Have you ever seen the short, randomly placed two letter acronym “RN”
RN stands for “now”. It is used to specify an activity or status as being in the present, similar to words such as ‘currently’ or ‘currently’. It is also used to ask someone what they are currently doing, often combined with colloquial expressions such as “What’s up?” or “How are you?”
Another way that RN is used is to invite someone to do an activity with you as soon as possible. For example, if you need to call someone urgently, you can send them a message, “Can you go on FaceTime-rn?” This means that you want to talk to them now and not later in the day.
RN is often used with other initialisms such as WYD and HYD, which stand for “What are you doing?” and “How are you?”, respectively. For example, you can send someone a full question by saying “wyd rn?” Typing, which stands for “What are you doing now?” You can also use it as the answer along with HBU, which stands for “How about you?”
This initialism is often spelled in the lowercase “rn”. It should not be confused with the common professional acronym RN, which stands for ‘registered nurse’.
RELATED: What do “WYD” and “HYD” mean and how do you use them?
The history of RN
RN has been used since the 1990s, when internet chat rooms were the primary method of live digital communication. It became widespread in the early 2000s with the advent of text messaging and instant messaging apps such as AOL Instant Messenger and Yahoo! Messenger.
The first mentioned definition of RN in the online Internet snake hub Urban Dictionary dates back to 2004. This entry specifies that RN is usually used when someone is too lazy to type. Since then, it has become an integral part of the modern online lexicon, the most popular definition of which was created in 2018. It just says, “It means now.”
Initialism became even more widely used with the rise of popular chat and texting apps such as iMessage, WhatsApp, Snapchat and direct messaging on social media platforms such as Twitter and Instagram. RN is a staple in all kinds of online conversations, whether they are close friends or near total strangers.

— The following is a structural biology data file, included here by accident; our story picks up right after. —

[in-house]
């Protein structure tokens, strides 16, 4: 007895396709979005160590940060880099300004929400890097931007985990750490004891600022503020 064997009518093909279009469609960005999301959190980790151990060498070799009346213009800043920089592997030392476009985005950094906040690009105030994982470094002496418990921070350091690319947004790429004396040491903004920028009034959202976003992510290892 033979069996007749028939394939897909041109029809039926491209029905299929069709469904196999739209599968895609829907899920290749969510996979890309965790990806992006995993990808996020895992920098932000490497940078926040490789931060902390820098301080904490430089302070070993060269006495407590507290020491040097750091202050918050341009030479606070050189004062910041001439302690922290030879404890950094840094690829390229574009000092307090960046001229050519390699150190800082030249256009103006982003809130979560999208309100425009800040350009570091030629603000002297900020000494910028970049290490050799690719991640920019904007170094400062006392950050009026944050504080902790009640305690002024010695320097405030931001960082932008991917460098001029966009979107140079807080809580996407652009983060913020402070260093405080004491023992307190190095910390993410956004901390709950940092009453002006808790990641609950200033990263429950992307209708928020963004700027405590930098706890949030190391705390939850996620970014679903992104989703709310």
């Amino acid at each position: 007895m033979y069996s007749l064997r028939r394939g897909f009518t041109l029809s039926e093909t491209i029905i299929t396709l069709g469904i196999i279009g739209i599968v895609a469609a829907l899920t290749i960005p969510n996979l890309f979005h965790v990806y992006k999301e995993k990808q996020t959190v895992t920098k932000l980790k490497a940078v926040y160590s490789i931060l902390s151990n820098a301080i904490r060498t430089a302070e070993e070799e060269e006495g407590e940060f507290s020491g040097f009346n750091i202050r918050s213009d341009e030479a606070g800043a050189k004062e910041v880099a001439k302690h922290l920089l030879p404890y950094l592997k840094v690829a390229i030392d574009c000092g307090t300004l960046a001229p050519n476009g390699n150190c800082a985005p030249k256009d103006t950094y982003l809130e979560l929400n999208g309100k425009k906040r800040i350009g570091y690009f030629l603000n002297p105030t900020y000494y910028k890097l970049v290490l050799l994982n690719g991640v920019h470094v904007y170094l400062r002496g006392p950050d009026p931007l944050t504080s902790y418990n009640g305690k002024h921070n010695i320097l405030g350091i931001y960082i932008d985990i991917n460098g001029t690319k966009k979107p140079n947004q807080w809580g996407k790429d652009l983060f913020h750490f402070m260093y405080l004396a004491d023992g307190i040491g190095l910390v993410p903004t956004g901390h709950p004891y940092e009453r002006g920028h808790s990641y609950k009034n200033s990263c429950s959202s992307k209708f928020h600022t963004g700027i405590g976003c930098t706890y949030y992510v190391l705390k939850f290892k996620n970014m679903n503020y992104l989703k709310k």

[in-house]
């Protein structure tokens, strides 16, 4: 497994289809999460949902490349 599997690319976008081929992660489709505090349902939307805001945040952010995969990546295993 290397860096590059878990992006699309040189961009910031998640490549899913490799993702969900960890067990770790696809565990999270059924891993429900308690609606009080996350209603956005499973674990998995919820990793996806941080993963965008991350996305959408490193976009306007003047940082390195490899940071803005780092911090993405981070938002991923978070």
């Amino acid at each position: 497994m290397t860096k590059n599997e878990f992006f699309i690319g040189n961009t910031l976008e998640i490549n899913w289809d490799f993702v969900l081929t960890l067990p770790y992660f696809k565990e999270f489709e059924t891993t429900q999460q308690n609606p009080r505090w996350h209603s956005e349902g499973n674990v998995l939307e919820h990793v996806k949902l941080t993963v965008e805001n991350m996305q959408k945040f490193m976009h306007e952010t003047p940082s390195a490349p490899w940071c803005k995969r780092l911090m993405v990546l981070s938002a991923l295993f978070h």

RELATED: RIP AIM, the messaging app AOL Never Wanted
RN in texting and chat
RN takes on different meanings and tones depending on usage in a conversation. The most common way to use rn is as part of a conversation starter. For example, you want to know what a friend is currently doing or how he is feeling. You could say, “What are you up to?” When they are studying, they can answer “I’m doing homework.”
Another common reason to integrate RN into your sentence is to gauge someone’s availability, especially if you want to invite them to participate in an activity. You can send someone a message: “Are you free?” or “Are you busy?” Conversely, it can also be used to indicate a lack of availability on their part. For example, if they answer “I’m busy,” it could be read as a rejection of your invitation.
RN can also be used to convey a sense of urgency. Depending on the context, rn can emphasize the fact that something is happening in real time. For example, saying, “Get ready, we’ll park the car” to someone you are going to visit, is a warning that that person must be ready soon.
In addition to being used to indicate an action, it is also used to describe your current physical, mental or emotional state. You could text someone “I feel under the weather” to tell them you’re sick, or “I’m very worried” to let them know you’re emotionally upset.
RELATED: How to get past the small talk when you really hate it
How to use RN
As we’ve illustrated above, there are several ways you can add RN to your chats and texts. Since it is a very casual acronym, we recommend using it in personal conversations and not professional emails.
Here are a few examples of RN in action:
- “Where have you gone?”
- ‘I’m just so tired. Maybe tomorrow.”
- ‘I listen to music rn! Hbu? “
- ‘I still work. Can you get me some food? “
If you would like to learn more about other popular online acronyms, check out our articles on TTYL and NVM. You’ll be an internet snake expert in no time.
RELATED: What does “TTYL” mean and how do you use it?